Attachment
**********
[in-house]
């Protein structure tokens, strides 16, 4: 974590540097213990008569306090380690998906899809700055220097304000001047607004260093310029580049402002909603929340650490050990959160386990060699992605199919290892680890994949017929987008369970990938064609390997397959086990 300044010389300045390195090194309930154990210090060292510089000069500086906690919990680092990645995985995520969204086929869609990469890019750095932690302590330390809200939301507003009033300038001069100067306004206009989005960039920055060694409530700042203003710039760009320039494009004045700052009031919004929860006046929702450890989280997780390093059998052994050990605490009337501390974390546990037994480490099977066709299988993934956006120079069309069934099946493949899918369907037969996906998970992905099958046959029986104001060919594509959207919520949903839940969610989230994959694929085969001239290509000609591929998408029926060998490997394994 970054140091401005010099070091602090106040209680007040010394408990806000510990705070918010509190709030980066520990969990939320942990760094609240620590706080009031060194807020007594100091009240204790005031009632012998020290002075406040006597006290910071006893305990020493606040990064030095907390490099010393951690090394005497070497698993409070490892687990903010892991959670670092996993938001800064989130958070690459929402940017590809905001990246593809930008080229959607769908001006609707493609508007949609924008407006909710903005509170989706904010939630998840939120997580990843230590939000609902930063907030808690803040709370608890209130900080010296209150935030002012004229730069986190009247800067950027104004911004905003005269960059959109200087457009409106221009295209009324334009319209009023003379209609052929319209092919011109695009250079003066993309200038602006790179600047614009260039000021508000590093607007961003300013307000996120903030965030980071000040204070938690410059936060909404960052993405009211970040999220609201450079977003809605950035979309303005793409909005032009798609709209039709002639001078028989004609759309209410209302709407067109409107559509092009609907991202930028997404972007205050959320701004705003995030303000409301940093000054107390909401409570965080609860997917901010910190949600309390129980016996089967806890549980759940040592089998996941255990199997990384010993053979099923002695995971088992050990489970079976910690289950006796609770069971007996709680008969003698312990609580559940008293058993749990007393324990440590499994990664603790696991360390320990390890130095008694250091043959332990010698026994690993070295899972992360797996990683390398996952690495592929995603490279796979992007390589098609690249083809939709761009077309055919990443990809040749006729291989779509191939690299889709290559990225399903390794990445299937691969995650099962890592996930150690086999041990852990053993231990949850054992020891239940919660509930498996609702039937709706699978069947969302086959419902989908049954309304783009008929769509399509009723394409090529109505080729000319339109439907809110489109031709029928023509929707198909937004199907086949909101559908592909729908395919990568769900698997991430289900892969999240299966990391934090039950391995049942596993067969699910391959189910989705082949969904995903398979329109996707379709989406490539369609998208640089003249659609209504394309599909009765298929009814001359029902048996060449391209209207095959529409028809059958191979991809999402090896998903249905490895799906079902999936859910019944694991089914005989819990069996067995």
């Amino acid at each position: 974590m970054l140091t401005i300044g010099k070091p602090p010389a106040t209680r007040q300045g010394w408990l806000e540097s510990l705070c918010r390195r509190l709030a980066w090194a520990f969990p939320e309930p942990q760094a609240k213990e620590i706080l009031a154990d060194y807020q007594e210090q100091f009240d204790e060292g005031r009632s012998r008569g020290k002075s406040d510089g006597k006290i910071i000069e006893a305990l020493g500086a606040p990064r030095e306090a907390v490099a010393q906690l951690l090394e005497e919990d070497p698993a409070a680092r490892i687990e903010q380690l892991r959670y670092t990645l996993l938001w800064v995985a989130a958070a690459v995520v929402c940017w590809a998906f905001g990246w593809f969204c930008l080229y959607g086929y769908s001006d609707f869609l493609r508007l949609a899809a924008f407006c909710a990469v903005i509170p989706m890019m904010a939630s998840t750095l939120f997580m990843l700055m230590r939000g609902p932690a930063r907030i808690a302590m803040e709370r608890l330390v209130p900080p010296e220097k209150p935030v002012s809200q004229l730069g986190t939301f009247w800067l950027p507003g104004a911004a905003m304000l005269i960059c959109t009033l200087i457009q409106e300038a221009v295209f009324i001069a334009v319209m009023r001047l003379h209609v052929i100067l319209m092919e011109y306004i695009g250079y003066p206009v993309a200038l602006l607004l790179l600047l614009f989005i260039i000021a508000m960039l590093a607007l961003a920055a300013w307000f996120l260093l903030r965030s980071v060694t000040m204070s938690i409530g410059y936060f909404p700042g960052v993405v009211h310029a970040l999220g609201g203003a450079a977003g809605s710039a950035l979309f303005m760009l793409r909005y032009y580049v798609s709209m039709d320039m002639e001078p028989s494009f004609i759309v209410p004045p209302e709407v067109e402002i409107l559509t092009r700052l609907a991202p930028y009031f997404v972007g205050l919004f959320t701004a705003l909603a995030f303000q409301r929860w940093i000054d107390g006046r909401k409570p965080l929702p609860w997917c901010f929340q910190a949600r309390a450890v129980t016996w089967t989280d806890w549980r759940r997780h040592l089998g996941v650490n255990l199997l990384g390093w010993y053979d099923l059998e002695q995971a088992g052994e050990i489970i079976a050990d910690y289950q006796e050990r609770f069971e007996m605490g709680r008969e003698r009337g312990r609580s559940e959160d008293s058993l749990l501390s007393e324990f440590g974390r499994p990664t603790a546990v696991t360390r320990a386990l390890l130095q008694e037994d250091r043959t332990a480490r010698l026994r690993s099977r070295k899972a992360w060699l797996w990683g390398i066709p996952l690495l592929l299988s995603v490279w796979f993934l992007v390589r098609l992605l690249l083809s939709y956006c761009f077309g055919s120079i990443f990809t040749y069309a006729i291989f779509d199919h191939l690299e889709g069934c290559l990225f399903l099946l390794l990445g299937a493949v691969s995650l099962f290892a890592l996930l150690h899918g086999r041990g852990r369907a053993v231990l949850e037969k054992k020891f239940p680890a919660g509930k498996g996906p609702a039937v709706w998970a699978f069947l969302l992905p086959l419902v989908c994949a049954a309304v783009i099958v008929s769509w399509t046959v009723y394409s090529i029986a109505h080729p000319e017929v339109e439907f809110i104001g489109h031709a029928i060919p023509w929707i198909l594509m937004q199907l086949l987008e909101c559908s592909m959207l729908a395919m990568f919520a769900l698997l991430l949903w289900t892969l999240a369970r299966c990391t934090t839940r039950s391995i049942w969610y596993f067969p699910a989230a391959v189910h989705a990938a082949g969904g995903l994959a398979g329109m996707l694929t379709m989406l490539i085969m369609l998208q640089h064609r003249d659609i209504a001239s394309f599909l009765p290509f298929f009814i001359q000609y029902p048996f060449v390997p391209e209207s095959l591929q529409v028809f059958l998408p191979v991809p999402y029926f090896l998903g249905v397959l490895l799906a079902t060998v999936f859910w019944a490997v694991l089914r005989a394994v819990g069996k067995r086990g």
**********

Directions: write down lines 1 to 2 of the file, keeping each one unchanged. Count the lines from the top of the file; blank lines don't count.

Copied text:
[in-house]
């Protein structure tokens, strides 16, 4: 974590540097213990008569306090380690998906899809700055220097304000001047607004260093310029580049402002909603929340650490050990959160386990060699992605199919290892680890994949017929987008369970990938064609390997397959086990 300044010389300045390195090194309930154990210090060292510089000069500086906690919990680092990645995985995520969204086929869609990469890019750095932690302590330390809200939301507003009033300038001069100067306004206009989005960039920055060694409530700042203003710039760009320039494009004045700052009031919004929860006046929702450890989280997780390093059998052994050990605490009337501390974390546990037994480490099977066709299988993934956006120079069309069934099946493949899918369907037969996906998970992905099958046959029986104001060919594509959207919520949903839940969610989230994959694929085969001239290509000609591929998408029926060998490997394994 970054140091401005010099070091602090106040209680007040010394408990806000510990705070918010509190709030980066520990969990939320942990760094609240620590706080009031060194807020007594100091009240204790005031009632012998020290002075406040006597006290910071006893305990020493606040990064030095907390490099010393951690090394005497070497698993409070490892687990903010892991959670670092996993938001800064989130958070690459929402940017590809905001990246593809930008080229959607769908001006609707493609508007949609924008407006909710903005509170989706904010939630998840939120997580990843230590939000609902930063907030808690803040709370608890209130900080010296209150935030002012004229730069986190009247800067950027104004911004905003005269960059959109200087457009409106221009295209009324334009319209009023003379209609052929319209092919011109695009250079003066993309200038602006790179600047614009260039000021508000590093607007961003300013307000996120903030965030980071000040204070938690410059936060909404960052993405009211970040999220609201450079977003809605950035979309303005793409909005032009798609709209039709002639001078028989004609759309209410209302709407067109409107559509092009609907991202930028997404972007205050959320701004705003995030303000409301940093000054107390909401409570965080609860997917901010910190949600309390129980016996089967806890549980759940040592089998996941255990199997990384010993053979099923002695995971088992050990489970079976910690289950006796609770069971007996709680008969003698312990609580559940008293058993749990007393324990440590499994990664603790696991360390320990390890130095008694250091043959332990010698026994690993070295899972992360797996990683390398996952690495592929995603490279796979992007390589098609690249083809939709761009077309055919990443990809040749006729291989779509191939690299889709290559990225399903390794990445299937691969995650099962890592996930150690086999041990852990053993231990949850054992020891239940919660509930498996609702039937709706699978069947969302086959419902989908049954309304783009008929769509399509009723394409090529109505080729000319339109439907809110489109031709029928023509929707198909937004199907086949909101559908592909729908395919990568769900698997991430289900892969999240299966990391934090039950391995049942596993067969699910391959189910989705082949969904995903398979329109996707379709989406490539369609998208640089003249659609209504394309599909009765298929009814001359029902048996060449391209209207095959529409028809059958191979991809999402090896998903249905490895799906079902999936859910019944694991089914005989819990069996067995």